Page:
Indian Constitution

Key Features
  1. Federalism: It is the process by which two or more governments (central+state) share powers over the same geographic area.
  2. Parliamentary Form: The different tiers of government consist of representatives who elected by the people.
  3. Separation of Powers: According to constitution, there are three organs of government.
    • Legislature: Refers to our elected representatives.
    • Executive: A smaller group of people who are responsible for implementing laws and running the government.
    • Judiciary: Refers to the system of courts in India.
  4. Fundamental Rights:
    • Right to Equality: All persons are equal before the law.
    • Right to Freedom: Includes right to freedom of speech and expression, the right to form associations, the right to move freely and reside in any part of the country, and the right to practice any profession, occupation or business.
    • Right against Exploitation: Prohibits human trafficking, forced labor and employment of children under 14 years of age.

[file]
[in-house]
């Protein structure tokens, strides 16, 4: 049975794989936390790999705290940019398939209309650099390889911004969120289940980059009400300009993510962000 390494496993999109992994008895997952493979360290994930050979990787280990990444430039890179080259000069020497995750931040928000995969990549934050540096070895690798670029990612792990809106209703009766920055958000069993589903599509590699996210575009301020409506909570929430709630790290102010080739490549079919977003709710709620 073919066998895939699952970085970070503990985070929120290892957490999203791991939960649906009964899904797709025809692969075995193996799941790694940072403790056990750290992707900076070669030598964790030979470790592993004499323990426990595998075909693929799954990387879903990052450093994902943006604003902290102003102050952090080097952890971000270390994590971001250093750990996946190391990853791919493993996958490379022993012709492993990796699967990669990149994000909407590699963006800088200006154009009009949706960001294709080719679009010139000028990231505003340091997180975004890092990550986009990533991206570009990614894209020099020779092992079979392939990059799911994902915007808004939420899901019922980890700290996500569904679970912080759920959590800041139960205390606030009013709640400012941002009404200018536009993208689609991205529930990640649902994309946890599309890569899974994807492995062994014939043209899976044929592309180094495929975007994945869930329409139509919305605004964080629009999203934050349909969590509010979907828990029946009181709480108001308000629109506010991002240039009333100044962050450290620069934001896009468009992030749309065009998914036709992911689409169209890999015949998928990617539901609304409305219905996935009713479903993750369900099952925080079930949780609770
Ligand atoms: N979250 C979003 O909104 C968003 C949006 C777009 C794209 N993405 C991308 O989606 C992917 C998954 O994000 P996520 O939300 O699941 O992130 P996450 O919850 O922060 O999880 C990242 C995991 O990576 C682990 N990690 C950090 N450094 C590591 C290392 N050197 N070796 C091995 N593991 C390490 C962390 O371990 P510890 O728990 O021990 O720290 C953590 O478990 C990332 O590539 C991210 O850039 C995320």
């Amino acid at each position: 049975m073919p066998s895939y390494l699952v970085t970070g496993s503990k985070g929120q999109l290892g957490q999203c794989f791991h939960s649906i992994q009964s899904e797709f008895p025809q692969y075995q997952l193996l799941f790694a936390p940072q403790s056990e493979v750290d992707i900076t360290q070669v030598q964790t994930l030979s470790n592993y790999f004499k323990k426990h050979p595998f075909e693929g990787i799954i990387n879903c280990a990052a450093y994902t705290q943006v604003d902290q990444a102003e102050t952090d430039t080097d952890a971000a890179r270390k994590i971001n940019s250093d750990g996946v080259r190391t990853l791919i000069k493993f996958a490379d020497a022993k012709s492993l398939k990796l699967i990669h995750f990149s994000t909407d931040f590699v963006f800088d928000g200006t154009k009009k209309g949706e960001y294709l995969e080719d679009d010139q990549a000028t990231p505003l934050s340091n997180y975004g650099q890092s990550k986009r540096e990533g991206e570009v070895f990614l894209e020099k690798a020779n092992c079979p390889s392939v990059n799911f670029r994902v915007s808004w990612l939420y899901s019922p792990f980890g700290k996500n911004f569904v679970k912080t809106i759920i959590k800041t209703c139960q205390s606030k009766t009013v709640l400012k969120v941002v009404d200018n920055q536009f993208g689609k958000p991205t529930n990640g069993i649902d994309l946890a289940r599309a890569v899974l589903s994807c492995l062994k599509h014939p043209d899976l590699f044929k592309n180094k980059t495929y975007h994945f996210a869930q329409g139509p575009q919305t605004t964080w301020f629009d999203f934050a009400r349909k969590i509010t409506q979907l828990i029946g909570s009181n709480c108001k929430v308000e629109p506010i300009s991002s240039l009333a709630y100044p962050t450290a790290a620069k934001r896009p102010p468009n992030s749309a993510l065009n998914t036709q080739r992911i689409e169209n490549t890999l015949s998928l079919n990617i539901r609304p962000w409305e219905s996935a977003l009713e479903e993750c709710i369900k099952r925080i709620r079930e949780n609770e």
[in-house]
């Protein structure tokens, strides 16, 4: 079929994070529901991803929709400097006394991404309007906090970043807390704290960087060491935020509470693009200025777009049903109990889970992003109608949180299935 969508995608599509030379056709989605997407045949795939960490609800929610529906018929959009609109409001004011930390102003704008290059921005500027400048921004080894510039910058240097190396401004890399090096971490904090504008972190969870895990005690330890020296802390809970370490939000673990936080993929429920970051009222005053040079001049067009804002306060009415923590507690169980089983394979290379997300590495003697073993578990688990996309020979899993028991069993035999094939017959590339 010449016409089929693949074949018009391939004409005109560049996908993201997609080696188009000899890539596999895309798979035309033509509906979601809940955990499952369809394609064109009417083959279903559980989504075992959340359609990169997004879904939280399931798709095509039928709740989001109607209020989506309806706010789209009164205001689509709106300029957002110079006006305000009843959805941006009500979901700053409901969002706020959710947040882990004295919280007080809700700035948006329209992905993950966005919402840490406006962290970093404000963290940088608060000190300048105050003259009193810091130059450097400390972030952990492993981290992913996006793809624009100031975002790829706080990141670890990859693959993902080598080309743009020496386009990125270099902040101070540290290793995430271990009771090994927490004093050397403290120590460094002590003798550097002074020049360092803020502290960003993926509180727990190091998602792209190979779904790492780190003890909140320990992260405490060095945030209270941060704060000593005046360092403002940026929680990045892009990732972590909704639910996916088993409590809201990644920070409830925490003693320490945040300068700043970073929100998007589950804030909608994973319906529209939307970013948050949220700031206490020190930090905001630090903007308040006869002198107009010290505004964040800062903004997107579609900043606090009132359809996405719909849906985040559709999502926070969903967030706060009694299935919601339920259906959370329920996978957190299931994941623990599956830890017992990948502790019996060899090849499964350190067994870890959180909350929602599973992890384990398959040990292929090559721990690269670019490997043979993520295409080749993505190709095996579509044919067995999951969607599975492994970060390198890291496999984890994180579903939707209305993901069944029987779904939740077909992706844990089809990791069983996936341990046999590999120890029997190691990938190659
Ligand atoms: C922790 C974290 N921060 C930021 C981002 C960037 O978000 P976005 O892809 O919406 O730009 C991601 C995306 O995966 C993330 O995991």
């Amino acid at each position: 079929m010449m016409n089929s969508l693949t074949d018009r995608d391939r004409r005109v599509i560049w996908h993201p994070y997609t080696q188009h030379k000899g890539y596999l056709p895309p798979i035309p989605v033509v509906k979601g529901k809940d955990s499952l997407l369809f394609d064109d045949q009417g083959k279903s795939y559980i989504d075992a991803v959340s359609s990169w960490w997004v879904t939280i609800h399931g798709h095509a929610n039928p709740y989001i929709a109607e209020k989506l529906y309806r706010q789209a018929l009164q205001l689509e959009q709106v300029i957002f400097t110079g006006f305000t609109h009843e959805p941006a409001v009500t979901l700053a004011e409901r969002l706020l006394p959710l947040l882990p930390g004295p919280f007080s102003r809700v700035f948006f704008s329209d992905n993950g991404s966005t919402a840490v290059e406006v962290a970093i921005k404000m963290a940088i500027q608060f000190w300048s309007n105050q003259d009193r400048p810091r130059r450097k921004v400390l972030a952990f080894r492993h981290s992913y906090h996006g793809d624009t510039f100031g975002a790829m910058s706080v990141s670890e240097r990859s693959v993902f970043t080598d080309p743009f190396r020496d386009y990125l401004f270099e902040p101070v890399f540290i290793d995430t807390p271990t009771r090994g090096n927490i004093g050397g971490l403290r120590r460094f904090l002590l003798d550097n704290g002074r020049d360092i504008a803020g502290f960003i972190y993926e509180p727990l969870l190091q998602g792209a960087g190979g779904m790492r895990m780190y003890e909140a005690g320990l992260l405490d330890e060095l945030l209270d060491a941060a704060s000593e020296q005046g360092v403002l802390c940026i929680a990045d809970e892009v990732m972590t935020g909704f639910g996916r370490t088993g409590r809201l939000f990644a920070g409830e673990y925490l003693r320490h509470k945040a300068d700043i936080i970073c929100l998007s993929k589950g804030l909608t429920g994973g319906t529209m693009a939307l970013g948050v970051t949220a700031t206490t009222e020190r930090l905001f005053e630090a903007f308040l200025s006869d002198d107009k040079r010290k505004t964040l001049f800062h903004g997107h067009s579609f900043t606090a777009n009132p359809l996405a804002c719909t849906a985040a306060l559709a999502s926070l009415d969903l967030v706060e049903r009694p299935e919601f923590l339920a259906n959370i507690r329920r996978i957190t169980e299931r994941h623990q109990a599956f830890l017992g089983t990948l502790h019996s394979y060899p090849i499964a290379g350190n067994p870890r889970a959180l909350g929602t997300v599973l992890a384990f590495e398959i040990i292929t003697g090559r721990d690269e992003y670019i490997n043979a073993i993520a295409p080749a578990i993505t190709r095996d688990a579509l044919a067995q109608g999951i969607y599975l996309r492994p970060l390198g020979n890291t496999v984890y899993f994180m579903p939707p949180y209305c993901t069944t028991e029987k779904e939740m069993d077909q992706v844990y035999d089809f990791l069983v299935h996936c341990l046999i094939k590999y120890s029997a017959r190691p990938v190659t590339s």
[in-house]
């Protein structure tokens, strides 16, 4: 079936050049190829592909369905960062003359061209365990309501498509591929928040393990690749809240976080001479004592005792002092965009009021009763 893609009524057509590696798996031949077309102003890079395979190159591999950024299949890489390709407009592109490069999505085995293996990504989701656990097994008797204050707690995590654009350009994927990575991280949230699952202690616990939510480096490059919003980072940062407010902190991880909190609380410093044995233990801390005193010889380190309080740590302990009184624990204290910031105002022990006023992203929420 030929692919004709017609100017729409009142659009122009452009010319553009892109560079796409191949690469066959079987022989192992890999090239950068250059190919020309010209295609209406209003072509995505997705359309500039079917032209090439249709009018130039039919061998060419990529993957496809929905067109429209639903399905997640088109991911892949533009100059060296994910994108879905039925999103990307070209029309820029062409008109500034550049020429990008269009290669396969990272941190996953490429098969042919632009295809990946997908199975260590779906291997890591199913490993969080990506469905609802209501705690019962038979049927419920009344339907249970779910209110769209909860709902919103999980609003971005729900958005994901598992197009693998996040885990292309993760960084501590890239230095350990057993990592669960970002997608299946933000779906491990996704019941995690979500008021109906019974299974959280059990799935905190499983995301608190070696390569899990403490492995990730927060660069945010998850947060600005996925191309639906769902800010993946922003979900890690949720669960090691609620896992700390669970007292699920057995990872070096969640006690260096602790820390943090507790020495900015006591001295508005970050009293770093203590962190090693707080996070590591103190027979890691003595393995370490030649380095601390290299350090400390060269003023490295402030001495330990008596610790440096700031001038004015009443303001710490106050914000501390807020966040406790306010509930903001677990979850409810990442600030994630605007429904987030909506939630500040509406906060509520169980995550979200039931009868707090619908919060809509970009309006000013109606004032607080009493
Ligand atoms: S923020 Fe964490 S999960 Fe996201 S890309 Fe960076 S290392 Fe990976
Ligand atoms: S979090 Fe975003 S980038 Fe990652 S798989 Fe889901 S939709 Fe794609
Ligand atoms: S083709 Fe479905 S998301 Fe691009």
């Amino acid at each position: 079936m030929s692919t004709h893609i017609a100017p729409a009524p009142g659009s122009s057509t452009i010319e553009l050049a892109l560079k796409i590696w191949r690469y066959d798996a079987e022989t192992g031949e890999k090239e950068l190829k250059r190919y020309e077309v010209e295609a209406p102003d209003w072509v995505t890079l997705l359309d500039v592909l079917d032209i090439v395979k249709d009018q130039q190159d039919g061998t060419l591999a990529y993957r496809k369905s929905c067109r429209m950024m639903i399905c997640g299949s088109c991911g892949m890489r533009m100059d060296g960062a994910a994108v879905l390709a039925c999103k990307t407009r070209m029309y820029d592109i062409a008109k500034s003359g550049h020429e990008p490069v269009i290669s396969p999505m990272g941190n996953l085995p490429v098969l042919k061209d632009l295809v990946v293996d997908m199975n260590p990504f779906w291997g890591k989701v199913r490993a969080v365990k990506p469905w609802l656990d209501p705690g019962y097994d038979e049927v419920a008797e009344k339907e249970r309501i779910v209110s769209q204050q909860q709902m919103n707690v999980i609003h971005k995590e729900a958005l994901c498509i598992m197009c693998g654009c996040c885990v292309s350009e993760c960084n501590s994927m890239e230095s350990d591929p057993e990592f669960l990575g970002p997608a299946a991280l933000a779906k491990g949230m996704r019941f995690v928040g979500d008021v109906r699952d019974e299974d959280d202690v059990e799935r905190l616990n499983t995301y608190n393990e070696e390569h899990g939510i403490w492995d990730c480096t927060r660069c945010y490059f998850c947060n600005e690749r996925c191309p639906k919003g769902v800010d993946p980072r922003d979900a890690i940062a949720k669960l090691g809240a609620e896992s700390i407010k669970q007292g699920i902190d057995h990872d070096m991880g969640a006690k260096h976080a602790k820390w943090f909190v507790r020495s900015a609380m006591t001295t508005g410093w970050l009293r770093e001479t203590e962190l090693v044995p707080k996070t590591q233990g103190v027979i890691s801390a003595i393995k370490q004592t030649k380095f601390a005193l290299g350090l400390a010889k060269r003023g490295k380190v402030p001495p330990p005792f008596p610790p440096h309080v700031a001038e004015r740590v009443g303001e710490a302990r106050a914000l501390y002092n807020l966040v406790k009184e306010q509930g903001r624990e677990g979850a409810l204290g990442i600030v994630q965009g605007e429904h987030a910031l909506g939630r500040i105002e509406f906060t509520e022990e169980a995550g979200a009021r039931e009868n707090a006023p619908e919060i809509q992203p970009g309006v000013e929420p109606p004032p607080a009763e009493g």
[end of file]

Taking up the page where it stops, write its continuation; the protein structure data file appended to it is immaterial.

• Right to Freedom of Religion: Religious freedom provided to all citizens.
    • Cultural and Educational Rights: All minorities, religious or linguistic, can set up their own educational institutions in order to preserve and develop their own culture.
    • Right to Constitutional Remedies: Allows citizens to move the court if they believe that any of their fundamental rights have been violated by the State.
  5. Secularism: A secular state is one in which the state does not officially promote any one religion as the state religion.
  • Manabendra Nath Roy's (MN Roy) demand and call for formation of a constituent assembly 1934.
  • Nehru's call for formation of an independent constituent assembly 1938.